He received the bronze star and was eventually given a battlefiend commission to 2 Lt. After his European service, he was sent back to the US as a Captain and was assigned as training officer for the MD National Guard.

My favorite story is how they used to tank their vehicle and knock out the back wall of a farmhouse that had an advantageous bead on a road from the front window. They would then aim their gun out the front window, using the front of the house as concealment.

He said that it was a great surprise to find that they managed to pick the only house in that region with a full basement.....and got to inspect it in great detail when the floor crumbled and their tank destroyer crashed into the basement. :eek:

El Tejon
May 7, 2005, 08:59 AM
The USSR didn't help defeat Italy or Japan? :confused: Govno! Tell that to the Guards that smashed the Italians around Stalingrad or the Army that defeated the Japanese in Northern China. :)

I cannot believe this thread has been open this long and you guys have not commented on the weapons shown in the photo, especially the rifle the soup drinker has. :D

mfree
May 7, 2005, 09:15 AM
My grandfather, rest his soul, was in the Navy somewhere in the pacific theater at the time. He never spoke of it beyond that.

Double Naught Spy
May 7, 2005, 09:48 AM
60 years ago, our grand-dads won the biggest and most terrible war in human history.

First of all, the WWII did NOT end on 9 May 1945. The Germans surrendered and we have VE day, but the war was not over. I sort of see this celebration of winning "the biggest and most terrible war in human history" comment being along the same lines of the attitudes of many in the Manhattan project who wanted to stop work on the atomic bomb because Hitler was dead. Some of them saw no reason to continue work as they had nothing against the Japanese. What a load of manure.

The notion that WWII was the most terrible war is undoubtedly biased with ignorance. There have been many horrendous wars, but at least some of the fighting in WWII was somewhat regimented to classical fighting. WWI saw the use of gas bombs that did unimaginably horrible things to its victims. The Civil War saw wholesale amputations because medical practices were nowhere up to speed for dealing with they types of injuries being sustained.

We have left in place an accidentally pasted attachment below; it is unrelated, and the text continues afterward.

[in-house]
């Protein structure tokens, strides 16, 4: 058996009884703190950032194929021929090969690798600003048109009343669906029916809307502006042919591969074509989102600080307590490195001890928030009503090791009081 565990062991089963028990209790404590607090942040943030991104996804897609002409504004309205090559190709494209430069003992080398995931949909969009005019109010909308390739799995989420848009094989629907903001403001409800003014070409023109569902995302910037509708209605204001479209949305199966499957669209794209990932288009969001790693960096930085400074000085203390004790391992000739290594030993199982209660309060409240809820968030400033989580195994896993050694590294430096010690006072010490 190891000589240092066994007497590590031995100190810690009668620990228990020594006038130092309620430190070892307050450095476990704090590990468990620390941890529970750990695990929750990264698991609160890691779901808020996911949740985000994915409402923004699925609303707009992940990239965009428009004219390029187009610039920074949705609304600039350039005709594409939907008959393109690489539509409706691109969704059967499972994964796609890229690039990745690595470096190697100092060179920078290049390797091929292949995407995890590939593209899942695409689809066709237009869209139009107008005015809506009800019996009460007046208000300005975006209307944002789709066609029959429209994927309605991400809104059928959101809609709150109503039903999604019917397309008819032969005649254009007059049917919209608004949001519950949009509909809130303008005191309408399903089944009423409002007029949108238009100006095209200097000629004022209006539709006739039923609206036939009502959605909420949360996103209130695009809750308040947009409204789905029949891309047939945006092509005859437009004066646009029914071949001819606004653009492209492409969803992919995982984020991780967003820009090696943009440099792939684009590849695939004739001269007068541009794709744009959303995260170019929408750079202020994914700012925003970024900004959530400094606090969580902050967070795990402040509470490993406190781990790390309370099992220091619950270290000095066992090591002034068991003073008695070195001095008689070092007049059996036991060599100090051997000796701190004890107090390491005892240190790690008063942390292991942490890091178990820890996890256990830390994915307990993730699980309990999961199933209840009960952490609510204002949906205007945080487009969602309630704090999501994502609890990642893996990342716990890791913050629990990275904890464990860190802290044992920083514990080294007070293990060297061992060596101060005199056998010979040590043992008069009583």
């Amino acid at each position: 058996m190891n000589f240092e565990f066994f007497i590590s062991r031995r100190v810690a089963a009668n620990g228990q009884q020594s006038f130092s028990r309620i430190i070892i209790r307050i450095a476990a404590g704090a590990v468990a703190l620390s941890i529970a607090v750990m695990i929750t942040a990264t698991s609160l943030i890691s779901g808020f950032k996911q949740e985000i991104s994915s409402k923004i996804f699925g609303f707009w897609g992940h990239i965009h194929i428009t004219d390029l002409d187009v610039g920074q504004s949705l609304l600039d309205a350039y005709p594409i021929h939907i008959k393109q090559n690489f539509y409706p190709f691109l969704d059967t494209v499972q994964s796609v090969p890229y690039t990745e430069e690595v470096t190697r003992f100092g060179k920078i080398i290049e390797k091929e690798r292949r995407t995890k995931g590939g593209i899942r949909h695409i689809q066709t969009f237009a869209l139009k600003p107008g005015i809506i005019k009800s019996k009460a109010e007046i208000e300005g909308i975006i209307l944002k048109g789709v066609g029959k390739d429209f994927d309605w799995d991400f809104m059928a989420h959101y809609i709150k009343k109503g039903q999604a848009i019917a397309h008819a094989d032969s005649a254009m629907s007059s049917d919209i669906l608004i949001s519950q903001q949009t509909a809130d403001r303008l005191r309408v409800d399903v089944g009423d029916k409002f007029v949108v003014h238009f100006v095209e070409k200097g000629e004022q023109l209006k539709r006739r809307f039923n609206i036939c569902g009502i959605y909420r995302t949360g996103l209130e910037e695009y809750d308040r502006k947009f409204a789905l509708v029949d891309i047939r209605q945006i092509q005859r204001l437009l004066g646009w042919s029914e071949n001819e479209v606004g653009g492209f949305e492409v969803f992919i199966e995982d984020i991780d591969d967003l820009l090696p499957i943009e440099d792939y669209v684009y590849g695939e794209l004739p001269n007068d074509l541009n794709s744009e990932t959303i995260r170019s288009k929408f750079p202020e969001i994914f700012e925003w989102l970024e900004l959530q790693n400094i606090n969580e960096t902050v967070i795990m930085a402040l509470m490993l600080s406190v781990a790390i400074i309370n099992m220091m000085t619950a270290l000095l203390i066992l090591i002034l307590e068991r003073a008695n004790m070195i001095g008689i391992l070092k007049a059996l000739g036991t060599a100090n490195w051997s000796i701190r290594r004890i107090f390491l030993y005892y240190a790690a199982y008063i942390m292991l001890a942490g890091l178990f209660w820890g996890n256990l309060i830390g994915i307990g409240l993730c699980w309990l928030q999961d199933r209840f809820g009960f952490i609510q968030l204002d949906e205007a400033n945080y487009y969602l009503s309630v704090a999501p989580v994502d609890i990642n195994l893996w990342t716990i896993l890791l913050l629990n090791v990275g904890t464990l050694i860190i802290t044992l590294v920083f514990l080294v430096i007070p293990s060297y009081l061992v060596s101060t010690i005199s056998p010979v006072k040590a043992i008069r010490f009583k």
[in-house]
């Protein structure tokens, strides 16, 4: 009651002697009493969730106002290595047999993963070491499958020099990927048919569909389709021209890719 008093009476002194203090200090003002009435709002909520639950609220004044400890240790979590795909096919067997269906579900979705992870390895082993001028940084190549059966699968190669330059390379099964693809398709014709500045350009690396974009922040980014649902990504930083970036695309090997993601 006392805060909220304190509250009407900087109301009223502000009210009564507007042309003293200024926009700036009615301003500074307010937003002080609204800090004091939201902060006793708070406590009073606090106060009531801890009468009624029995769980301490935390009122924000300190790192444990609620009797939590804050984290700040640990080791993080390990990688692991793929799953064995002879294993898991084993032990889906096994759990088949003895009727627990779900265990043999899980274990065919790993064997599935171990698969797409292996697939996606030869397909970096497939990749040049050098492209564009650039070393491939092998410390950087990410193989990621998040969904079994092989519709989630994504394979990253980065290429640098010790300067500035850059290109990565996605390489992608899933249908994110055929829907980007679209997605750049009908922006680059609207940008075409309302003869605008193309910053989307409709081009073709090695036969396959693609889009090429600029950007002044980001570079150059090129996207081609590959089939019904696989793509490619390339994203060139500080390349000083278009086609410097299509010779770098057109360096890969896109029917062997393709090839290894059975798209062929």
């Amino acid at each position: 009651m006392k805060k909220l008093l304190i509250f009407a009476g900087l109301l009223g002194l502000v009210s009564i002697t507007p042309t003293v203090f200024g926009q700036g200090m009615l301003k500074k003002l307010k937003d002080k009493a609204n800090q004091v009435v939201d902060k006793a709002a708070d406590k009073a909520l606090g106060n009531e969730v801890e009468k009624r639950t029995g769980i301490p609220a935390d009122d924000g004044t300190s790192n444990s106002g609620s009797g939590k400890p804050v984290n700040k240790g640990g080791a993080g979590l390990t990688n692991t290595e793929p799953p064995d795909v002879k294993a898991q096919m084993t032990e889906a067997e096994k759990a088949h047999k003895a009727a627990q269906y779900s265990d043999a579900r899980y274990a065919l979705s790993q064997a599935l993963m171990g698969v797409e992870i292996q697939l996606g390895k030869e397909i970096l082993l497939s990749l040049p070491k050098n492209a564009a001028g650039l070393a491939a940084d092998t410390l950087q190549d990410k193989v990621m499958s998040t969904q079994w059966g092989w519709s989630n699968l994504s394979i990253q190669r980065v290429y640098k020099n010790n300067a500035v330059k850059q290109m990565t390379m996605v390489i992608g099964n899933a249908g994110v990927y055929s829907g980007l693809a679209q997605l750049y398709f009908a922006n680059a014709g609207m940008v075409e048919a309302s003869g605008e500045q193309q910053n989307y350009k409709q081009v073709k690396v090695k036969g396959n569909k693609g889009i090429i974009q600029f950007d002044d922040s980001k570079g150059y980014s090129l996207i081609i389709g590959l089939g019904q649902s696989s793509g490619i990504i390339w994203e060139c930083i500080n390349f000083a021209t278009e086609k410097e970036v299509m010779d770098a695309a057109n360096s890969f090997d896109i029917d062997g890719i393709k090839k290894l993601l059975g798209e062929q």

Tory
May 7, 2005, 10:58 AM
not Americans. Aren't those Pssh sub-guns? :scrutiny:

El Tejon
May 7, 2005, 11:46 AM
Well, they are Soviet. I cannot tell if they are Russian (the Evil Empire was more non-Russian than Russian). I thought for sure some gun nut would start in on soup drinker's raffle. :D

Flying V
May 7, 2005, 11:50 AM
not Americans. Aren't those Pssh sub-guns?
PPSh submachine guns, a Degtyarev light machine gun, and a Simonov AVS-36 rifle.

GD
May 7, 2005, 11:51 AM
There were many heros on all sides. Young men who defended their comrades and their homeland. However, when to comes to leaders, there were few heros. Stalin was as much a part of the start of agression at the beginning of WW2 as was Hitler. The nonagression pack was also so that the Soviets could capture countries such as Finnland, Estonia, Latvia, Lithuania, eastern Poland and do more purges in their own republics without German interference. Stalin was every much as evil as Hitler. It is not well known, but many Americans and British came to the aid of countries such as Finnland early in the war (before we declared involvement). Young men such as 17 year old Christopher Lee (who would later play Saruman in the Lord of the Rings trilogy) volunteered to join the Finnish army but arrived too late to be of much use. Many Americans donated money and material to these countries to oppose Soviet invasions. It is estimated that Stalin killed probably as much or more of his own people as Hitler did. The only political heros that I could possible honor were Winston Churchill who rallied his people to have the courage and strength to resist Germany and Halle Sellasie who courageously opposed the Italians with very little material.